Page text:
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  1. #1
    Lightly Toasted lequebecfume's Avatar

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    Thumbs down Bill to restrict medical marijuana draws fire

    Montana News

    Bill to restrict medical marijuana draws fire

    By CHARLES S. JOHNSON Gazette State Bureau Monday, January 31, 2011 5:46 pm


    HELENA — A proposal to make it harder for people to get medical marijuana cards for severe and chronic pain drew plenty of opposition and little support at a hearing on Monday.


    Senate Bill 170, by Senate Majority Leader Jeff Essmann, R-Billings, would require a panel of three physicians experienced in pain management to review and ultimately decide whether to approve or reject another doctor's recommendation that a patient be authorized to use medical marijuana for severe and chronic pain.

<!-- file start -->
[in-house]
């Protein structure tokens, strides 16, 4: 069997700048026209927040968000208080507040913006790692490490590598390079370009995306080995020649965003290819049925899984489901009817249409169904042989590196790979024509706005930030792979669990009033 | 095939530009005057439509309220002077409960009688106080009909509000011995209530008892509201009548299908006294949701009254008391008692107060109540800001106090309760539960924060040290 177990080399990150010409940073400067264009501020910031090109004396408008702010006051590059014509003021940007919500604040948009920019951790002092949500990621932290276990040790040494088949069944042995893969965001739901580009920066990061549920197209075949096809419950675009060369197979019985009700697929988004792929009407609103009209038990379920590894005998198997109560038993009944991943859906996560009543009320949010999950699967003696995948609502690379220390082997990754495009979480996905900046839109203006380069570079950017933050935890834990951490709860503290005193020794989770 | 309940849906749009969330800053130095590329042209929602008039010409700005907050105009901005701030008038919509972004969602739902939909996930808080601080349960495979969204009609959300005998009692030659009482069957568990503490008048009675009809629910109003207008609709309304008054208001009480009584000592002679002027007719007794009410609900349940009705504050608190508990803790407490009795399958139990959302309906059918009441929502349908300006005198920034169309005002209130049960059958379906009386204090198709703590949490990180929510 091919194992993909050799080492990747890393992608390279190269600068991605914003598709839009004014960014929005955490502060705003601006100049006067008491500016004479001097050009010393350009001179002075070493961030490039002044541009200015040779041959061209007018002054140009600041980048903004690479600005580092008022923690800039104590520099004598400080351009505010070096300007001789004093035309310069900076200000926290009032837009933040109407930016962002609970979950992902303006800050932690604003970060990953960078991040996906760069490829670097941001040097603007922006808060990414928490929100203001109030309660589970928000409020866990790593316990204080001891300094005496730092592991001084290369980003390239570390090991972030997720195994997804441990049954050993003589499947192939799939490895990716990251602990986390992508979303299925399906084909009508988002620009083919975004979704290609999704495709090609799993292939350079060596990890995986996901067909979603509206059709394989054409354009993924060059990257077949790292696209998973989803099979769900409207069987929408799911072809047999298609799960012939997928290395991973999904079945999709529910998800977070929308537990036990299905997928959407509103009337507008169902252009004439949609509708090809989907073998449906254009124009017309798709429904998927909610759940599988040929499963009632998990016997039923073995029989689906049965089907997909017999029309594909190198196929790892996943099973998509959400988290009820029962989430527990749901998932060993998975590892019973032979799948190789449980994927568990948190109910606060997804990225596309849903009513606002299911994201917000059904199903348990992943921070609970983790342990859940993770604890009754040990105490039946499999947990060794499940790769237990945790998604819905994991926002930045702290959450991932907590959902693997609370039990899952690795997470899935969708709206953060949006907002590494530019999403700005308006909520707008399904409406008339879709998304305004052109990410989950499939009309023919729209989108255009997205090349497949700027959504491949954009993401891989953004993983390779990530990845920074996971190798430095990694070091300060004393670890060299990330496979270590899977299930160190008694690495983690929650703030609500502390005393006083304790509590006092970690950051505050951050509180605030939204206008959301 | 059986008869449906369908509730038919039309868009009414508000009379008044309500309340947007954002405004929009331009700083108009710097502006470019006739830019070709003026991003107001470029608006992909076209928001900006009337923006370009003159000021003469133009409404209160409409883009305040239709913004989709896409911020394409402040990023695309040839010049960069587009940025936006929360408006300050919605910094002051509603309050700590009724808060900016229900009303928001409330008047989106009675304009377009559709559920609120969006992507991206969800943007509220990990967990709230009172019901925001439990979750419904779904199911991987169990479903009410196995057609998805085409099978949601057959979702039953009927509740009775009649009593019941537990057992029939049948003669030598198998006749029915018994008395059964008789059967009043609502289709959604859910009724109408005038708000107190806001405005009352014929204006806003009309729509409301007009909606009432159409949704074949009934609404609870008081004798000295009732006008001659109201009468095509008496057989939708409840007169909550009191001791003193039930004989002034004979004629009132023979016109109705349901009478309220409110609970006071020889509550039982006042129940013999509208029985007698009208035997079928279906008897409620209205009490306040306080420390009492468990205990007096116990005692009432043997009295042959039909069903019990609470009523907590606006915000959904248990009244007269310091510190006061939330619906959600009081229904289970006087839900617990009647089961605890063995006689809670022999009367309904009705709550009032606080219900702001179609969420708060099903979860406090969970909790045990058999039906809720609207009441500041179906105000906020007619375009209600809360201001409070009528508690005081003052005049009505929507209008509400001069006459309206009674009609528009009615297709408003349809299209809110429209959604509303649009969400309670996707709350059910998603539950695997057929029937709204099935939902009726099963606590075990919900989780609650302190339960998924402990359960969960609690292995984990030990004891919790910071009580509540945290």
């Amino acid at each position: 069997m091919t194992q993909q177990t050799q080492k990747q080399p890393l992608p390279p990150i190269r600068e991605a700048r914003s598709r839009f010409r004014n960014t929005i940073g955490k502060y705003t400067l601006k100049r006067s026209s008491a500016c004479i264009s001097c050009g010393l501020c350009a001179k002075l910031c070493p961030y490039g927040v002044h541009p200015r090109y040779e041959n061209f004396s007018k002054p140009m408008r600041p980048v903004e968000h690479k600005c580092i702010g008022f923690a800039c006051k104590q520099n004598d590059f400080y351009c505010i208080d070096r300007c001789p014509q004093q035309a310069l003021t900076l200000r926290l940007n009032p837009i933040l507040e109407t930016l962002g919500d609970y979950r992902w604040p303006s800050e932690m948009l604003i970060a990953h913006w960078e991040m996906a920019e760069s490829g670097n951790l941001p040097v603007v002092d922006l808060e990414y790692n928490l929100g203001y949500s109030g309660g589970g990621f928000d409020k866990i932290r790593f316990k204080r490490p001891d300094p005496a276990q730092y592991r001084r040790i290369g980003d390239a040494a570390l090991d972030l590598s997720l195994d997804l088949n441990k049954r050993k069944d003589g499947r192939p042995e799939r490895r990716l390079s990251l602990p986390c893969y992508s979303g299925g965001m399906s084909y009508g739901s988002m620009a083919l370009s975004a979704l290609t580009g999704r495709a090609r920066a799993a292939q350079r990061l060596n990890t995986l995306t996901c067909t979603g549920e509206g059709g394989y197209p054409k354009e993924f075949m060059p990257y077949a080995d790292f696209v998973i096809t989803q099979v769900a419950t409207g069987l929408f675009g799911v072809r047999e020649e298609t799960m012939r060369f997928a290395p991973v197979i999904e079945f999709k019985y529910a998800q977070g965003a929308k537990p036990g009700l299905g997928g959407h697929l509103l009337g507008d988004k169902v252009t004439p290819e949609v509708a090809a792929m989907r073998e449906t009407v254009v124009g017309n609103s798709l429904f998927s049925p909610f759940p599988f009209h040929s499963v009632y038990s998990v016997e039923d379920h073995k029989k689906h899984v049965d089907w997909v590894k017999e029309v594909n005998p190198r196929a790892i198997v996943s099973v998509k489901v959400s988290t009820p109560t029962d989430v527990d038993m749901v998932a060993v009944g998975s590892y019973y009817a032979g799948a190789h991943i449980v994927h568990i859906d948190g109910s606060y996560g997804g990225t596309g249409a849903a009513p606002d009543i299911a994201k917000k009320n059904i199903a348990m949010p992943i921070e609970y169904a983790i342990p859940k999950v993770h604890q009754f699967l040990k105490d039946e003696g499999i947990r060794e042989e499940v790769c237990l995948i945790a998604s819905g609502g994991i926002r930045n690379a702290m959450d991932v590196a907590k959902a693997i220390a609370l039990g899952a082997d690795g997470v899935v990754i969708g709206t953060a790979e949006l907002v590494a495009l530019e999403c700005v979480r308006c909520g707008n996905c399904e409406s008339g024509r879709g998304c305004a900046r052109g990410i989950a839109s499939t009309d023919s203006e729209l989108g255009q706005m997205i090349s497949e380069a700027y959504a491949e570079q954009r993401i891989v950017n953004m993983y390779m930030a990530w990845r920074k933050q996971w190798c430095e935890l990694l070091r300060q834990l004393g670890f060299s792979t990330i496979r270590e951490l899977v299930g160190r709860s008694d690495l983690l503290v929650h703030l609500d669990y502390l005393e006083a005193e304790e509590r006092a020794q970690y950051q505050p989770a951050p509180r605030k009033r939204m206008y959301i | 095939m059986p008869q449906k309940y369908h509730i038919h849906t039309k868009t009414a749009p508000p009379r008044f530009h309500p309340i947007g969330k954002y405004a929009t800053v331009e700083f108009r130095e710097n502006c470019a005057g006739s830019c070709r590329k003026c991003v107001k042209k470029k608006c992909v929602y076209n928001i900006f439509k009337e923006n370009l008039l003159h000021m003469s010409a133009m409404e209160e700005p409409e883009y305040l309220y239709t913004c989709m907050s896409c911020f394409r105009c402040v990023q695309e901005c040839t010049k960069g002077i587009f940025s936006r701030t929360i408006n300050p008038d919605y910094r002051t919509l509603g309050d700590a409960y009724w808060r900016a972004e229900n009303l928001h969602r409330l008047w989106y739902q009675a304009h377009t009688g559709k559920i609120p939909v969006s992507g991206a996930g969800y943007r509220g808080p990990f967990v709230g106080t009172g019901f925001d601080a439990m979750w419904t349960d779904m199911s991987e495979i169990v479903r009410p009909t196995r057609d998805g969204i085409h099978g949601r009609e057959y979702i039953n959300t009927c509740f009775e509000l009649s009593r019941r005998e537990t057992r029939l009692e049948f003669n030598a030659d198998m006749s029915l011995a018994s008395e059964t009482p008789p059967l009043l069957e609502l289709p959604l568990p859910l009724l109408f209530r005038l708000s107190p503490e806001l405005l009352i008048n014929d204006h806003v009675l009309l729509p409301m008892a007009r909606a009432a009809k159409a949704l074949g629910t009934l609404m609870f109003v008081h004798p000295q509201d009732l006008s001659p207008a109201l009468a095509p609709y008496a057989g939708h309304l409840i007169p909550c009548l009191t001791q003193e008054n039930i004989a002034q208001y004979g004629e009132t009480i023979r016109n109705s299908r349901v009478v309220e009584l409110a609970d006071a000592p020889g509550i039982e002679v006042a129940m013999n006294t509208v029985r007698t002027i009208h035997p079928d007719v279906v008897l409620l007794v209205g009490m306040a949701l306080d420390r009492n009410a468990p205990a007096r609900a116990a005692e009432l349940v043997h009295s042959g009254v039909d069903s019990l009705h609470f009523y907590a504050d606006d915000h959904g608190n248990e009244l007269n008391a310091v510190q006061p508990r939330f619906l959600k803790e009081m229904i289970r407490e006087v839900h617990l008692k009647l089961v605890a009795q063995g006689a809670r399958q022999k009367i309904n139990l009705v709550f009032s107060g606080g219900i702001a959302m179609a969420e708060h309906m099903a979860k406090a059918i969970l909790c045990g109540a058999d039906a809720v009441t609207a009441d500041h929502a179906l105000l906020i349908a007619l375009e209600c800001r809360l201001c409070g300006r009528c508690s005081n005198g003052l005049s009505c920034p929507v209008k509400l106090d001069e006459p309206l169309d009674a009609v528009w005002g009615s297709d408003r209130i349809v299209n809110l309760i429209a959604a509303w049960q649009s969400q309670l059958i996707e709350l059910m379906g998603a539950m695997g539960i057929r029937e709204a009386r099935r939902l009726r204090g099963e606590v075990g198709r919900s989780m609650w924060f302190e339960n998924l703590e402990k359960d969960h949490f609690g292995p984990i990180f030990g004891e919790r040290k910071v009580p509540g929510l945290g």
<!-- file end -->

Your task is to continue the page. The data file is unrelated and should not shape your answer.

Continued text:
At present, only a single physician's authorization is needed.


    At present, more than 20,000 people have obtained medical marijuana cards after claiming severe or chronic pain out of the 27,300 people who have obtained medical marijuana cards in Montana, according to state health statistics.


    “It is a classification that frankly right now is pretty wide open, and it has allowed some certifying physicians to be pretty loose in the awarding of their diagnosis, over the phone, out of state without a full medical workup,”
    Essmann told the Senate Judiciary Committee.


    His bill would change the diagnosis to severe and chronic pain, from severe or chronic pain, defining it as “severe, persistent and intractable pain” that is